Hidden London

Emerson Park

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Havering

A pricey residential district situated north-east of Hornchurch. In 1895 William Carter, of Parkstone, Dorset, bought twenty acres of Nelmes Manor and Lee Garden Manor to build ‘country villas for city gentlemen’. Carter put up a wide variety of dwellings, from bungalows to family houses with accommodation for servants, and named the estate after his eldest son, Emerson. Other developers added their own estates, such as Haynes Park and Great and Little Nelmes, but the original name has come to apply to the whole neighbourhood. It is now completely built over, with cul-de-sacs jutting into what were once the gardens of larger properties. Over 91 per cent of homes in Emerson Park are owner-occupied and a similar proportion of residents are white, although the district also has one of the borough’s larger communities of Indian heritage. At an average 6.2 rooms per household, residents have much more space than most other Londoners and almost half the households have two or more cars. The well-regarded Emerson Park school is on the eastern edge of the district, beside the Ingrebourne River.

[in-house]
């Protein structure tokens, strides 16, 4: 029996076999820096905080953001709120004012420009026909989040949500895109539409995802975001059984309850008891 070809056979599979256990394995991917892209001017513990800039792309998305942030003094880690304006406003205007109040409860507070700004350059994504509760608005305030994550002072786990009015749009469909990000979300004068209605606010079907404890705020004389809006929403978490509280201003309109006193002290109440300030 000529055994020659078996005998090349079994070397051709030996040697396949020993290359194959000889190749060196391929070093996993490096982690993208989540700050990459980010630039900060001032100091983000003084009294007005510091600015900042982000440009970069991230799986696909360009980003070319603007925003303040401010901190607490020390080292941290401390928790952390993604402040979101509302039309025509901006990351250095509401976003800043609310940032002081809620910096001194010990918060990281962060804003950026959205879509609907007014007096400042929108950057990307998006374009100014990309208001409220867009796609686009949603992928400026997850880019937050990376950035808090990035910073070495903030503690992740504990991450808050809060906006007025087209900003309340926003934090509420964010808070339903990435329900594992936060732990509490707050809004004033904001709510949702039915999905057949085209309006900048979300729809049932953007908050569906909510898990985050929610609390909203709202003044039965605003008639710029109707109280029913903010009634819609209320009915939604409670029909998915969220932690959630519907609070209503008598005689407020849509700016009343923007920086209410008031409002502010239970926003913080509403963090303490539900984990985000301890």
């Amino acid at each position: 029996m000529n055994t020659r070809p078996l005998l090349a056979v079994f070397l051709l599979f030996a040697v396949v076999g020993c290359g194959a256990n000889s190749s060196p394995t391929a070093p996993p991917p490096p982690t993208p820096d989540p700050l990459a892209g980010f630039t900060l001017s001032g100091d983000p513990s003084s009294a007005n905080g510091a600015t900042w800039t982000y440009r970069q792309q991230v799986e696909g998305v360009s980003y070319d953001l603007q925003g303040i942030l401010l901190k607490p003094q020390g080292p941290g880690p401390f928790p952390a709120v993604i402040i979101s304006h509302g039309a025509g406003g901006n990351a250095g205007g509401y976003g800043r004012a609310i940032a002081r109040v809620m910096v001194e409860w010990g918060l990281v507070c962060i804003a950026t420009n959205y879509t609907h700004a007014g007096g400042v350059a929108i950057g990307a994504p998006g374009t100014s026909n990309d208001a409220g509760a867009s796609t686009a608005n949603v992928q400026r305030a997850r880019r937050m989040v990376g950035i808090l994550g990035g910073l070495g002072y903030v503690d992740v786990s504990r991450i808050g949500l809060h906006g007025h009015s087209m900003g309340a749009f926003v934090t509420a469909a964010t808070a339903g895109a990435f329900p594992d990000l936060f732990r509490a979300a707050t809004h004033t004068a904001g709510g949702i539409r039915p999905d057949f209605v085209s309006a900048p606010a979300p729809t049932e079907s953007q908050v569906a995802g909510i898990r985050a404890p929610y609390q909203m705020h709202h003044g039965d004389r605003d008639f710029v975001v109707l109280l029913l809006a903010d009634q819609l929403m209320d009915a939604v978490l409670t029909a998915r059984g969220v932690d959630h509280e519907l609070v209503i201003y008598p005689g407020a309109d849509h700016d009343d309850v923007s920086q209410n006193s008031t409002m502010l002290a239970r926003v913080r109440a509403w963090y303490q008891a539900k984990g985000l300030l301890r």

click for area map (opens in a new window)
This attractive house on Wingletye Lane is smaller than many of Emerson Park's more typical homes

Postcode area: Hornchurch, RM11
Population: 11,396
Station: National Express East Anglia (formerly ‘one’ Railway), on the Romford to Upminster branch line, (Zone 6)

Brewer's London Phrase & Fable

 
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